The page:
What's your story? Discussions your reasons for going abroad.
All this nonsense is the past, this is an attempt at a complete total planetary take over by a group of counterfeiters who's end goal is to control all the wealth of the world with an accounting gimmick backed up by military force to uphold the fraud.
Making it on your own merit in the system they are attempting to pull off for all of us has little to do with your ability and more to do with how well you suck the money changers ass's.
There really is nothing else to talk about as far as making it on your own terms as far as the way the world operates today.
Time to Hide!
I am reading it through for the second time. I've been reading several books about money and wealth for the past few months.
I agree with you that the book is not very informative. As many critics note, it's mostly just preachy and there's not much useful advice. Most of the book is him just repeating his slogans and telling the story of his two dads. It's not especially well-written either. It's empty inspiration. He may have even made up the entire story about having a "rich dad," which I suspect because the story doesn't sound genuine.
I regard him as something of a con-artist, although like most con-artists he does give out a few nuggets of truth plus some common sense advice. But that's perhaps 10% or so of his message in RDPD. His book mostly serves to preach, and is meant to stir up emotions in the reader since he goes about blaming the poor (sometimes in a roundabout way) although oddly he criticizes some of the rich too in parts of the book.
In one part of the book his rich dad even goes so far as to say that money is an illusion. To me, it seems like he gets close to talking about such things as the fraud of the federal reserve but doesn't actually get there for obvious reasons. I think he knows what's going on, but wanted to profit from the dumb masses rather than truly inform them.
He gets a few things spot on, such as noting how the educational system is designed to create drone - employees - and doesn't want citizens to become financially literate. The problem of course is he doesn't provide any real solution for escaping it. He just reverts to preaching without giving any practical advice for getting out of the hole.
One of the things he caught flak for the most was one of the few nuggets of wisdom I agree with: a house is not an asset. His definition of asset is anything that puts money in your pocket. He likewise defines liabilities as anything that takes money out of your pocket. These are good, simple definitions and make sense. And the masses of course fail to see the truth of this. Even now, after, say, the subprime mortgage crisis, most people still think of their homes as assets. It's so ingrained into the collective mind of the middle class.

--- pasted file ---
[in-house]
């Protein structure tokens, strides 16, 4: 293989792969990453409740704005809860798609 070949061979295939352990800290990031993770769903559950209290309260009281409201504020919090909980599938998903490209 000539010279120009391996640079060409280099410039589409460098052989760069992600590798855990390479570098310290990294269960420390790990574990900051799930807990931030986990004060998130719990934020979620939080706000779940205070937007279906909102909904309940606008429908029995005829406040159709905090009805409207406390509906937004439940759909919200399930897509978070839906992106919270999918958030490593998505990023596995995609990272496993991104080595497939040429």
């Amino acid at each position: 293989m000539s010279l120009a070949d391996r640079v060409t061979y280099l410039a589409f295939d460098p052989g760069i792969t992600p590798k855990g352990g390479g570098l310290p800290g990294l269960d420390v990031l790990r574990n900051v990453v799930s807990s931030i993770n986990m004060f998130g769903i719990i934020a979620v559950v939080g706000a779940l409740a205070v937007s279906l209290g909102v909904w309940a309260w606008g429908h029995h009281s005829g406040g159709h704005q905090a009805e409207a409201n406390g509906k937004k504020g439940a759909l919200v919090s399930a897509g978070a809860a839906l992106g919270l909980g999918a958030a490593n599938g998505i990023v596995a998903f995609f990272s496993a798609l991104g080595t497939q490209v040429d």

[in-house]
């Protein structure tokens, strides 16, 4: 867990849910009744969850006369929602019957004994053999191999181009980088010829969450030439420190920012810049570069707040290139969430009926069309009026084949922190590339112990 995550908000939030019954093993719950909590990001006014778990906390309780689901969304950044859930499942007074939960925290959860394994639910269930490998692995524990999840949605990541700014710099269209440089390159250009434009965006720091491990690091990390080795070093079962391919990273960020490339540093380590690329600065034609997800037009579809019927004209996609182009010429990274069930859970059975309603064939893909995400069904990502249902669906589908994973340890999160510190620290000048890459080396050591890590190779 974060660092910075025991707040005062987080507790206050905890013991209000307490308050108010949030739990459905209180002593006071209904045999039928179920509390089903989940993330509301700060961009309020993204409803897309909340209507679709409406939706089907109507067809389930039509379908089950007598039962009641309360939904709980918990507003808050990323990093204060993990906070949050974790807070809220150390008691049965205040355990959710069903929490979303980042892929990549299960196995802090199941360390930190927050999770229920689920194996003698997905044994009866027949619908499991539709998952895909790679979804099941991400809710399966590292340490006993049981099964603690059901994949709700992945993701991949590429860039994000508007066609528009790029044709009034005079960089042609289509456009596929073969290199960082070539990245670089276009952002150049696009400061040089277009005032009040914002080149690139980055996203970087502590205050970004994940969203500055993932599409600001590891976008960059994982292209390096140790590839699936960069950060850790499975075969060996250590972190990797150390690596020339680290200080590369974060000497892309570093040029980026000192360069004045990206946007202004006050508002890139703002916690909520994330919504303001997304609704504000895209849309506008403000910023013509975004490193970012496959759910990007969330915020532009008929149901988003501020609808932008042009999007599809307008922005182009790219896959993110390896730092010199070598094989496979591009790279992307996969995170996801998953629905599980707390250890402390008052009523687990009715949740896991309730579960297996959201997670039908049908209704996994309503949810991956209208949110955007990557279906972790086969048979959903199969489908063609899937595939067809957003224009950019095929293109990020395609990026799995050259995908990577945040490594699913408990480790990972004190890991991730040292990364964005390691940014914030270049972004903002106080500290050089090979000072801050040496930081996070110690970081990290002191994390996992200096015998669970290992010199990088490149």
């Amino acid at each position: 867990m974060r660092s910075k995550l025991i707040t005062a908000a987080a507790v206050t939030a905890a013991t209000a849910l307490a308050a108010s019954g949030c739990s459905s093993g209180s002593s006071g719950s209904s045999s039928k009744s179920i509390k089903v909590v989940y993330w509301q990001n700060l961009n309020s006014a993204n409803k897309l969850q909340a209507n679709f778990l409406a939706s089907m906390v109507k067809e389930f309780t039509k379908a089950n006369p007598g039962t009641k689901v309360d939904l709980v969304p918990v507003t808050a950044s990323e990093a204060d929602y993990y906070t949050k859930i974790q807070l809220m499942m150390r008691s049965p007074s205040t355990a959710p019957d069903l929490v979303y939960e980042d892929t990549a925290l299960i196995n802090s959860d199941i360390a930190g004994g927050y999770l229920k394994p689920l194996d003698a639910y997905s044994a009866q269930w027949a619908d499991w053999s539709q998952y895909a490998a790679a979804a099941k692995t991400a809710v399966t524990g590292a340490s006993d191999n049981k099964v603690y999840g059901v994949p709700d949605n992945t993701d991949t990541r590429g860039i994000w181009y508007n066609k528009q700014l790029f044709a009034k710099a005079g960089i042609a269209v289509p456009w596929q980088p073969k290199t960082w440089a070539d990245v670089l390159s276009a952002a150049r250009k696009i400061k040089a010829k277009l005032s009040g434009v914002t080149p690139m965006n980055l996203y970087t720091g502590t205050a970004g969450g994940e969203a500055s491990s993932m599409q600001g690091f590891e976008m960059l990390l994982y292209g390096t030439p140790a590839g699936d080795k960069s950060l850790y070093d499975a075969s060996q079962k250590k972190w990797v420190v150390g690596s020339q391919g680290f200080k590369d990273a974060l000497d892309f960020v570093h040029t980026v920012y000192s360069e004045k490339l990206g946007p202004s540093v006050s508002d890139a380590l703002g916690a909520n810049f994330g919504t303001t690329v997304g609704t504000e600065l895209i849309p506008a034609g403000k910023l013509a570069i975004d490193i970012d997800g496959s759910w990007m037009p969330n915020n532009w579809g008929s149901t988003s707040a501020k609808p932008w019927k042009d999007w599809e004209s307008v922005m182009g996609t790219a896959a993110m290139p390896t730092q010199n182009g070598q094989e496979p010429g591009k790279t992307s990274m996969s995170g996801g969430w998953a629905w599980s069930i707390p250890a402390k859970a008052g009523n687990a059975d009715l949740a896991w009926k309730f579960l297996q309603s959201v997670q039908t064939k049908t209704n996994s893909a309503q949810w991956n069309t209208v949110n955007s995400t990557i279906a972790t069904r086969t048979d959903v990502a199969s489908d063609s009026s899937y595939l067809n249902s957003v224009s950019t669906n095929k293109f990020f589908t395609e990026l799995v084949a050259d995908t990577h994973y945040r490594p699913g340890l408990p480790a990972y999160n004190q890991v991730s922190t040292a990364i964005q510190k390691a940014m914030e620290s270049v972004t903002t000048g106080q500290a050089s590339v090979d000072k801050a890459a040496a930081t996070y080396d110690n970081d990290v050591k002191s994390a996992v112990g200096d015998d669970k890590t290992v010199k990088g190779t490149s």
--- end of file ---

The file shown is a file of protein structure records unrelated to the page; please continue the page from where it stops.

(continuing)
Anyway, like most of the books about wealth and money I've read so far, RDPD doesn't give any real advice about how to start from zero, although I know this wasn't as pertinent back when RDPD was first published. Kiyosaki's own "start from zero" moment happened when he was 9 or 10 years old. He was working for his friend's dad (the rich dad) for free, and Kiyosaki said the rich dad asked them to do this because it would spur their minds to think of ways to make money that didn't include work. Nowadays this could hardly work at all because when Kiyosaki was growing up was plenty before the "cops harassing kids over lemonade stands" days of the present.
Last edited by Ghost on Mon Jan 18, 2016 11:45 pm, edited 1 time in total.
I agree, of course. There's a time limit and for most people, time is already up. It's looking like we'll all be slaves or serfs eventually. Really, most of the population already is. That's why my book has "Apocalypse" in the title. As bad as things are now, we still have some opportunities that likely won't exist in 20 years, if not sooner. I'm talking travel bans, martial law, etc. In 2035, 2015 will probably look like the good ol' days. I probably won't make it to freedom myself, but at this point I think it's still possible. But then, my goals are smaller and more attainable than most peoples'. Freedom is in part getting away from material attachments, and this I find is only getting easier for me. Now I just need more money and wealth. Problem is I'm getting there too slowly. There is no hope in the proles - the sheep will remain sheep and will never learn from history. Nihil sub sole novum.